Children's Coping with Needle-Related Procedures: Parent and Child Concurrent and Longitudinal Predictors
Campbell, Lauren Elizabeth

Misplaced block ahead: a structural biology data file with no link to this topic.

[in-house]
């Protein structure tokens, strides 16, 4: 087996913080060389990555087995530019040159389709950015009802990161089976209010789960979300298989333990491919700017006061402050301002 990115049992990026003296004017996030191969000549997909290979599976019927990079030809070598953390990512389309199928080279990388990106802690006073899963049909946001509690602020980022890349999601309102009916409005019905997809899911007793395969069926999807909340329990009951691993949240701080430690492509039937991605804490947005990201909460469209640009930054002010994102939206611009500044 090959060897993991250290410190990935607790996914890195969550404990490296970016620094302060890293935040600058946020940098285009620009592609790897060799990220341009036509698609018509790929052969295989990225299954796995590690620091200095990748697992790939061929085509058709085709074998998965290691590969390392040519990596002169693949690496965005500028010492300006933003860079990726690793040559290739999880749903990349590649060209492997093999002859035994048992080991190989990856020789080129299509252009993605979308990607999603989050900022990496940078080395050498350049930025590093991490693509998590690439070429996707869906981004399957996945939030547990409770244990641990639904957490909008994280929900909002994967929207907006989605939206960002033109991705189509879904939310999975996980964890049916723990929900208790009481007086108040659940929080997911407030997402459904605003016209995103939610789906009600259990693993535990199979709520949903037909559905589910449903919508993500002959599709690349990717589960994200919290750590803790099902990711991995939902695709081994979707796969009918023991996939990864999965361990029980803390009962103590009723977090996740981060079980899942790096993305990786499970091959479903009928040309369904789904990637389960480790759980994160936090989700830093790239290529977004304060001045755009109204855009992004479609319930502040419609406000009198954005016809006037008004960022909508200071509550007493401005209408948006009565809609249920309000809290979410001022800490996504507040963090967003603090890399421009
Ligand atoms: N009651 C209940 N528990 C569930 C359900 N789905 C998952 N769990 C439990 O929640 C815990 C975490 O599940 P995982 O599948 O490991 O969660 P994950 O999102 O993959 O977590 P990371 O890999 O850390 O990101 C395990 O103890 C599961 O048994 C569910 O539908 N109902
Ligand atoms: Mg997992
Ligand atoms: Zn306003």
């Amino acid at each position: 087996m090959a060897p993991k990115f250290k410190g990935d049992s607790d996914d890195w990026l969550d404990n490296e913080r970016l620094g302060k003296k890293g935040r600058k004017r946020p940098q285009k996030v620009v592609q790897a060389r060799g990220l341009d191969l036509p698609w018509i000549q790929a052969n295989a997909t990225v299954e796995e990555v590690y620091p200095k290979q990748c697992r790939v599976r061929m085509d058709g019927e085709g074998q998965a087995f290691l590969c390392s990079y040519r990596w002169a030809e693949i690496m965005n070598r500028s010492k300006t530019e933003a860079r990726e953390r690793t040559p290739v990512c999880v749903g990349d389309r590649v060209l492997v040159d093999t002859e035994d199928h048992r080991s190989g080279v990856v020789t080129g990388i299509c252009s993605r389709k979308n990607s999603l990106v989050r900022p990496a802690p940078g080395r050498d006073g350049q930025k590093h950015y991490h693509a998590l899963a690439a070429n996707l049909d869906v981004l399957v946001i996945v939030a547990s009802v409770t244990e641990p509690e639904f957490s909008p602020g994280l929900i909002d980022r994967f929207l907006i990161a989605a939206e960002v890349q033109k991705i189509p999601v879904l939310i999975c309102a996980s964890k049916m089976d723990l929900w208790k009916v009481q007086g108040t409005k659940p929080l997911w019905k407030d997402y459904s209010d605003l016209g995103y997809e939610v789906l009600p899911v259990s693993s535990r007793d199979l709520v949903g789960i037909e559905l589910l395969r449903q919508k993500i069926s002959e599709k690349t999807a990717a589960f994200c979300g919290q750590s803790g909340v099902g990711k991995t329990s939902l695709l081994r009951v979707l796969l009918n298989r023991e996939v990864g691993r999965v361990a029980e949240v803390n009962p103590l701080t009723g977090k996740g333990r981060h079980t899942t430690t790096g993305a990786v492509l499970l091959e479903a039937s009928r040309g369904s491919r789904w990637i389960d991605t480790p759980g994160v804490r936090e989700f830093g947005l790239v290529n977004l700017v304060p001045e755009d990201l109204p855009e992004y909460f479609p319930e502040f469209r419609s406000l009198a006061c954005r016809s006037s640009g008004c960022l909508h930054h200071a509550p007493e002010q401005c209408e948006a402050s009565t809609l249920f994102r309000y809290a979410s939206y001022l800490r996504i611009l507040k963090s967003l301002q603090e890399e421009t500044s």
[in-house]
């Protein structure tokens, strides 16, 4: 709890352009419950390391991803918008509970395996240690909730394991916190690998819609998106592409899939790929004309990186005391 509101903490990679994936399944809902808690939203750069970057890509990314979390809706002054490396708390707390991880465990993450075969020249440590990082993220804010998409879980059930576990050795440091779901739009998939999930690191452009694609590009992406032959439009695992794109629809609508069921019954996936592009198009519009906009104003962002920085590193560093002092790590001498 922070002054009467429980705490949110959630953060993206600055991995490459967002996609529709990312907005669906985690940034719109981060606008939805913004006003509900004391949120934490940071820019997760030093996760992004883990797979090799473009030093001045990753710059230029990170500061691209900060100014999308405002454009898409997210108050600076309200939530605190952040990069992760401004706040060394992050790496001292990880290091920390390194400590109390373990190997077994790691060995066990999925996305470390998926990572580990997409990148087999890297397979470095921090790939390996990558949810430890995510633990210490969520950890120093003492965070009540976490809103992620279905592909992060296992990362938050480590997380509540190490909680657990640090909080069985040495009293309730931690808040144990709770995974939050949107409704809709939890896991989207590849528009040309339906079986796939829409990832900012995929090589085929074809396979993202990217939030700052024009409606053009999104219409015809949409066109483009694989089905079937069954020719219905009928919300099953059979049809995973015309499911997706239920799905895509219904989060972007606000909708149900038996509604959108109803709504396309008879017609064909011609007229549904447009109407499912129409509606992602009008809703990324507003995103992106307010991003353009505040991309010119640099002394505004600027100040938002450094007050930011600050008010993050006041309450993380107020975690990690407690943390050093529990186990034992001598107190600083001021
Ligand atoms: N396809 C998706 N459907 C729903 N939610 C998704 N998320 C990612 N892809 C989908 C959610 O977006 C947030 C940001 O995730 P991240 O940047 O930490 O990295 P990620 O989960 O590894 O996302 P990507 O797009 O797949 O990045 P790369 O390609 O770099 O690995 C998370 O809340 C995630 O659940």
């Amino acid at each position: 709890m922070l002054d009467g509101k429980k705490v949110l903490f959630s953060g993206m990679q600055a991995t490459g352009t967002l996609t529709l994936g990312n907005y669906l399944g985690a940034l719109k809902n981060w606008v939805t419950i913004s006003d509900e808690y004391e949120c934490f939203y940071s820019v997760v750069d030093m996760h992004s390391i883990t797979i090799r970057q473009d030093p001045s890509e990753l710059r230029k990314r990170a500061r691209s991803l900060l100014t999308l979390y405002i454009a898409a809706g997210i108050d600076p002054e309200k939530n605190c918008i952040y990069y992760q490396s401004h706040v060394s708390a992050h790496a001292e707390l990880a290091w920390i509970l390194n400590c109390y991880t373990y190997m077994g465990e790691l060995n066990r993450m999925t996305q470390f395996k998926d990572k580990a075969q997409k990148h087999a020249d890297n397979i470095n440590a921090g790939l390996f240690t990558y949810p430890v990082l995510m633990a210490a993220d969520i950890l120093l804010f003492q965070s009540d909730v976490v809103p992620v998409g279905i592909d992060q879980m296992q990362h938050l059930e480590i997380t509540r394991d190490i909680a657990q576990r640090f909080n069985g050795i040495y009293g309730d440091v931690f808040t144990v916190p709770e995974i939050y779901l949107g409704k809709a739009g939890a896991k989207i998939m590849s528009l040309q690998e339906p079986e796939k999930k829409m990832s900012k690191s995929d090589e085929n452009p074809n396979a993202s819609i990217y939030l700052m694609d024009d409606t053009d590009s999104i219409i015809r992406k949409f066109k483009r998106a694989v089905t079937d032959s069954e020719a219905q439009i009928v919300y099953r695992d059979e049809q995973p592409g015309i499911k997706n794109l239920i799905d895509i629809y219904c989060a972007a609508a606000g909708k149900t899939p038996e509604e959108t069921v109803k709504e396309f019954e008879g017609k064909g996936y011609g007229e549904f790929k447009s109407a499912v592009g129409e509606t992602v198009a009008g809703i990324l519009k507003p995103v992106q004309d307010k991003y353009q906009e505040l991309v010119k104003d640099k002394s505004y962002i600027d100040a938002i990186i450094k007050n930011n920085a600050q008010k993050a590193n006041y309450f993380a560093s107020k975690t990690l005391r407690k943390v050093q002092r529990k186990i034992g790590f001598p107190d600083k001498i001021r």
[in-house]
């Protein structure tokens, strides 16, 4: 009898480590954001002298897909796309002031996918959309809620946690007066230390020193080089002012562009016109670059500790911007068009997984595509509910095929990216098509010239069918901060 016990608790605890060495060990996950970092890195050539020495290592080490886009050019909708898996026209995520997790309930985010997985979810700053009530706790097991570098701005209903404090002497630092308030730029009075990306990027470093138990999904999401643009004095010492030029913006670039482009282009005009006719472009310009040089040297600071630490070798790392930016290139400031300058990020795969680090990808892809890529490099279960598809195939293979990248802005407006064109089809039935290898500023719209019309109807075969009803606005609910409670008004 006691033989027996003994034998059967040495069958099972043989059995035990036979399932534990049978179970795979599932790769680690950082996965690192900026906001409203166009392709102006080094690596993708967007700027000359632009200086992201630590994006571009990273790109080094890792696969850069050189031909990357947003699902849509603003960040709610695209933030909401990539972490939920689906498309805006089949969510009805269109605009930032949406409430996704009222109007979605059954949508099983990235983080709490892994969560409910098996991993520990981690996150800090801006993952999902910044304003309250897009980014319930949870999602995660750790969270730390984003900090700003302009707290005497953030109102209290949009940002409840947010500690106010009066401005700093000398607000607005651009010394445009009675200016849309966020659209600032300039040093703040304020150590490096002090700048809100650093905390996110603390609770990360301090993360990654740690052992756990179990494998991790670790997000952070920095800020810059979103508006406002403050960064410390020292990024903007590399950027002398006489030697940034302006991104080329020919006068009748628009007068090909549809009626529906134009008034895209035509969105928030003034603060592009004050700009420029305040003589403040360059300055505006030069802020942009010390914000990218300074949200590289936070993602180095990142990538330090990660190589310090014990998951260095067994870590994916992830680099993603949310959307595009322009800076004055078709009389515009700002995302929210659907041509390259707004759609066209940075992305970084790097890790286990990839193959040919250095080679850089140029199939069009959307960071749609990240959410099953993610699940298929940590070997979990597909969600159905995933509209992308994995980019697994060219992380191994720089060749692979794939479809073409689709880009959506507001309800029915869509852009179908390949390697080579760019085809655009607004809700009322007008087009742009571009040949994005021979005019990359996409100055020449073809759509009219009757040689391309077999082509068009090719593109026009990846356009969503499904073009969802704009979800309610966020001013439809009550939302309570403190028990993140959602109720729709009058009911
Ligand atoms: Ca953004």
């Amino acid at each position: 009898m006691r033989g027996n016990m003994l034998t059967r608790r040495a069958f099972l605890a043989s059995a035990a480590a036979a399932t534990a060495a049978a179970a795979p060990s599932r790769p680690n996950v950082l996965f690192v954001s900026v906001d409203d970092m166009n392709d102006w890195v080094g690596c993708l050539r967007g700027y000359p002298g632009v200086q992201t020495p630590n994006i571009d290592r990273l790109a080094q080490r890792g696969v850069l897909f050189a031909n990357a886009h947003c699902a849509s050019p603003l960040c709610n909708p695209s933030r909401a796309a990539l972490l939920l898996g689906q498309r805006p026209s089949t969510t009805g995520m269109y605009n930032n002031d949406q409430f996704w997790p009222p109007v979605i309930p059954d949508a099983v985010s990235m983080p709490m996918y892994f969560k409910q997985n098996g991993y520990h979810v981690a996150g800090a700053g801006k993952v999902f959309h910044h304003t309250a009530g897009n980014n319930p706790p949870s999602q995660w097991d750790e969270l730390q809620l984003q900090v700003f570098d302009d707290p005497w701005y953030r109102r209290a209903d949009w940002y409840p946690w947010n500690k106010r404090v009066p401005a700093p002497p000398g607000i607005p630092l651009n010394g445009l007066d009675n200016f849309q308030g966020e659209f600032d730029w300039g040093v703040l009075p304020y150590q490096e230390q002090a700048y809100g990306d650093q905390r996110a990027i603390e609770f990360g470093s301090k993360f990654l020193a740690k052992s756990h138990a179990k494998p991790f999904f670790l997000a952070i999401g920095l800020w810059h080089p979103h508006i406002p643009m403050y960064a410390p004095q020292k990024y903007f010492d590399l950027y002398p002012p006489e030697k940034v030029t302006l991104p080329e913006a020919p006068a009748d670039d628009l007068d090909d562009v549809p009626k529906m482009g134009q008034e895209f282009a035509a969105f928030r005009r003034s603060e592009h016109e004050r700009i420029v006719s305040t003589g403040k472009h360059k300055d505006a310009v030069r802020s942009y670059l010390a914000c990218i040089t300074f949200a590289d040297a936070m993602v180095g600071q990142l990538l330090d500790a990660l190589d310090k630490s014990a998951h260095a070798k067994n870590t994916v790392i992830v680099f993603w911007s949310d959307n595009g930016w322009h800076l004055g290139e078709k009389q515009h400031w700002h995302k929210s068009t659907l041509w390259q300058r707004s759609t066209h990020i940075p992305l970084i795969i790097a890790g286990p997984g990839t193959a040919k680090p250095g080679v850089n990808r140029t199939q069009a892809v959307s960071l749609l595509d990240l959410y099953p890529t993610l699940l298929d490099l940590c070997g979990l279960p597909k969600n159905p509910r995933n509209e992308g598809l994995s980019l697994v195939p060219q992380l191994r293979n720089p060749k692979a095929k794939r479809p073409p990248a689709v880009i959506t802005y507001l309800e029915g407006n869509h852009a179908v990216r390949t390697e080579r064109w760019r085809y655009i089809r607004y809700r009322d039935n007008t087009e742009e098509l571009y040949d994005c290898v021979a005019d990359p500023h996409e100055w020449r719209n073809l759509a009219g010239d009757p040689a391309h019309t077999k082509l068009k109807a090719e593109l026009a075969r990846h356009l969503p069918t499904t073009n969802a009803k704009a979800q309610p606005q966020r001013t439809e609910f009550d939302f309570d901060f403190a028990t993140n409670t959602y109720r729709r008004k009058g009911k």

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Coping with needle-related procedures during childhood is a complex and dynamic process that must be viewed in the context of the parent as well as the childs stage of development. This dissertation consists of three studies that present a comprehensive and in-depth investigation of childrens coping with needle-related procedures. Study 1 is a published systematic review that synthesizes the literature on childrens coping during needle-related procedures in the context of the parent. Studies 2 and 3 were published within one extended manuscript based on an ongoing longitudinal cohort (OUCH Cohort) of caregiver-child dyads followed over vaccination appointments during the first five years of life (12-month vaccination [n=548], preschool vaccination [n=302], preschool psychological assessment [n=172]). Study 2 employed a cross-lagged path analysis to investigate the dynamic and reciprocal relationships between childrens coping responses and coping outcomes at the preschool vaccination. Study 3 used four longitudinal path models to examine the prediction of preschool childrens coping responses and coping outcomes during vaccination (using an array of caregiver and child variables from the 12-month and preschool stage). Study 1 found that combinations of childrens coping responses were more predictive of coping outcomes than individual coping responses alone and, similarly, that combinations of parent behaviours were more predictive of childrens coping responses and outcomes than any individual parent behaviour. Study 2 demonstrated that coping responses and coping outcomes during the preschool vaccination are separate, but interrelated, aspects of the coping process and that the relationships between them are dynamic. Study 3 showed that parents play an important role in preschool childrens coping during vaccination and that this role is both longitudinal and concurrent. It was also found that parent behaviours during the 12-month vaccination predicted broader child cognitive abilities at preschool. Clinical implications and suggestions for future research are discussed.